I enjoyed watching my cardio heart rate monitor tell me the number of calories I was burning while working out, as well as up to about three hours afterward. At the beginning of each treadmill workout, I’d punch my heart rate monitor to the calorie display and hit “Start.” By watching this display continually during my workout, it helped me to know how my body’s heart rate coincided with the number of calories burned. (The calories will naturally burn more slowly in the beginning of your workout). As we warmed up and worked into Zone 3, then up to AT — it was interesting to watch the number of calories burn so much faster! What was even more fun — was seeing the number of calories burned at the end of the workout session.

More Efficient Workouts = More Benefits

No matter where you are on your road to lifetime fitness, by working out efficiently you will increase your benefits in a shorter period of time. You can expect to have more energy, feel stronger, and have less stress while learning to use a program tailored to your exercise fitness goals and heart health needs. If you are more fit but looking for improvements, you can still expect to enjoy working out, burn fat more efficiently and train smarter, not harder. Even if you’re a serious athlete or marathon runner, you will continually increase your heart monitoring knowledge, and be able to create a precision fitness training program. In my own experience, I decreased my body fat percentage by 5% and decreased my resting pulse rate and recovery times. I learned how my body’s heart rate responded while working between the zones, up to AT and back down. I gained valuable knowledge so I am continually able to increase my fat burning and aerobic capacities, and go to the next level of improvement.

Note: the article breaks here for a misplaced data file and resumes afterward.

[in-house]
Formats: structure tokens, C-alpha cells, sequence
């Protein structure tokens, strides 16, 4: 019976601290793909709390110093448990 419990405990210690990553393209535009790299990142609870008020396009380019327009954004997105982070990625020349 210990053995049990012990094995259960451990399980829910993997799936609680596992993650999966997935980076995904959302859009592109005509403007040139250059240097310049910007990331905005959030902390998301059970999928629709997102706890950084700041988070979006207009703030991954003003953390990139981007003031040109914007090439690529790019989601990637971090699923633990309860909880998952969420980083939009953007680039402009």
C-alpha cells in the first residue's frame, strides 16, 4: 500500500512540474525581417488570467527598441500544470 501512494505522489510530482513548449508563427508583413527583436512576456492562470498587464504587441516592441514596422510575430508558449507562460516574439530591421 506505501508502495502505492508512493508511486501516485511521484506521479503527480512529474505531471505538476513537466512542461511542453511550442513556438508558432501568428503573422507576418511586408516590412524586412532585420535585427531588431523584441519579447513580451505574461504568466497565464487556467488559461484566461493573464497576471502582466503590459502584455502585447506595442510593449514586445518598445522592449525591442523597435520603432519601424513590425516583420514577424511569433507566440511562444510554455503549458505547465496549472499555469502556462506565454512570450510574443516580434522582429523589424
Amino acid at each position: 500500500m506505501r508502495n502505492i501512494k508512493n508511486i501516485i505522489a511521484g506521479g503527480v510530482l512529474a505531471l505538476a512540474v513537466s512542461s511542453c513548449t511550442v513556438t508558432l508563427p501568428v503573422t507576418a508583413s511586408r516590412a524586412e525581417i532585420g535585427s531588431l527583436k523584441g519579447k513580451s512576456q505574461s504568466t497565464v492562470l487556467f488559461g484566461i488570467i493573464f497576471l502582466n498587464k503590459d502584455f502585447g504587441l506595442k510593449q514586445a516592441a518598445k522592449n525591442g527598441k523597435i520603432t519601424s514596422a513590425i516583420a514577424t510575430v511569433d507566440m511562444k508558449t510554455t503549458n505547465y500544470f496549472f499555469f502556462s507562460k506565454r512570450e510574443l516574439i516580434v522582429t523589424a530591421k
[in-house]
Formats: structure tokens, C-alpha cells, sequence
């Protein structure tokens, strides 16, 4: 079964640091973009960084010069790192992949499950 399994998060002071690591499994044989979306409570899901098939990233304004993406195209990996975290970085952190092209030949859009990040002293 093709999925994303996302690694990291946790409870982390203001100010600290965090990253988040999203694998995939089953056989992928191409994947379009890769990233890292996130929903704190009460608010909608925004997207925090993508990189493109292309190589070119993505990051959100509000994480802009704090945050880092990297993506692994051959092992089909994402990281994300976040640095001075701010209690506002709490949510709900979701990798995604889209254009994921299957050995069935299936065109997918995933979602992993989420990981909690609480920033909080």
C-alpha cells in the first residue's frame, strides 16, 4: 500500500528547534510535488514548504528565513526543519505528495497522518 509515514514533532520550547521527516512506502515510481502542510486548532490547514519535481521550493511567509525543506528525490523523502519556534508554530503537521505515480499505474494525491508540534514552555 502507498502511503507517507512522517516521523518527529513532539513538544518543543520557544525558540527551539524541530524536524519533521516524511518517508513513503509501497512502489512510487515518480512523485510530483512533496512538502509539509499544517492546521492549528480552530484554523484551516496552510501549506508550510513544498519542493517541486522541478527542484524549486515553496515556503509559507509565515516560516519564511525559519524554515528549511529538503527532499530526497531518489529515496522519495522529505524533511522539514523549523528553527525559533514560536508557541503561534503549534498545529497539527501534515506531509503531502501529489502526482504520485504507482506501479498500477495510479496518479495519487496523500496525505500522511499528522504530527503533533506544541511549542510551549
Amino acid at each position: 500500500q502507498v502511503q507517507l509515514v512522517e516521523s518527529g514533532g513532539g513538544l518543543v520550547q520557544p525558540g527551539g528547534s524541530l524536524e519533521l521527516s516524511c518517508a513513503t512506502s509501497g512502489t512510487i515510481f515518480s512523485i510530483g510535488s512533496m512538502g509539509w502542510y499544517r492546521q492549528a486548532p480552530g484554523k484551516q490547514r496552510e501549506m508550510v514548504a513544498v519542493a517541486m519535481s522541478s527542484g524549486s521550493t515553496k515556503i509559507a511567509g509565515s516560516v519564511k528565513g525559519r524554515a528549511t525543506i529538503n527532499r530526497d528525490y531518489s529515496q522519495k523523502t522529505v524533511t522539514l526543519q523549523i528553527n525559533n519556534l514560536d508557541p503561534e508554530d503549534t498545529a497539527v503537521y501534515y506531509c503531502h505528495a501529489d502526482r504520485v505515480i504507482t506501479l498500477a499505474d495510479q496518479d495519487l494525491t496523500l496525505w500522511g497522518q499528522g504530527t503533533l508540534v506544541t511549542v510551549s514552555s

Summary – Work Out Smarter!

Once you get a heart rate monitor, you’ll be hooked! You’ll no longer be content to not be able to know your heart rate, training zones or calories burned. You’ll realize that by knowing your heart rate, you’ll get the very most from your body’s fitness capacities and your time spent pursuing your lifetime fitness goals. Today, it’s all about working smarter, not harder! A heart rate monitor will help you to work out the smart way! You’ll gain valuable knowledge about your personal fitness, which helps you reach your fitness goals easier, and faster. Just remember – be consistent, and don’t give up!

Debra Shaffer is the owner of www.BestCardioMonitors.com She has several online businesses where she enjoys using the written word to give people access to valuable information through online resources. Debra has also worked in the public relations, journalism and educational fields, and lives in Gilbert, AZ with her family. Please feel free to email any questions or comments to her at sales@bestcardiomonitors.com.

Article Source: EzineArticles.com/?expert=Debralynn_Shaffer

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NOTE: The contents in this blog are for informational purposes only, and should not be construed as medical advice, diagnosis, treatment or a substitute for professional care. Always seek the advice of your physician or other qualified health professional before making changes to any existing treatment or program. Some of the information presented in this blog may already be out of date.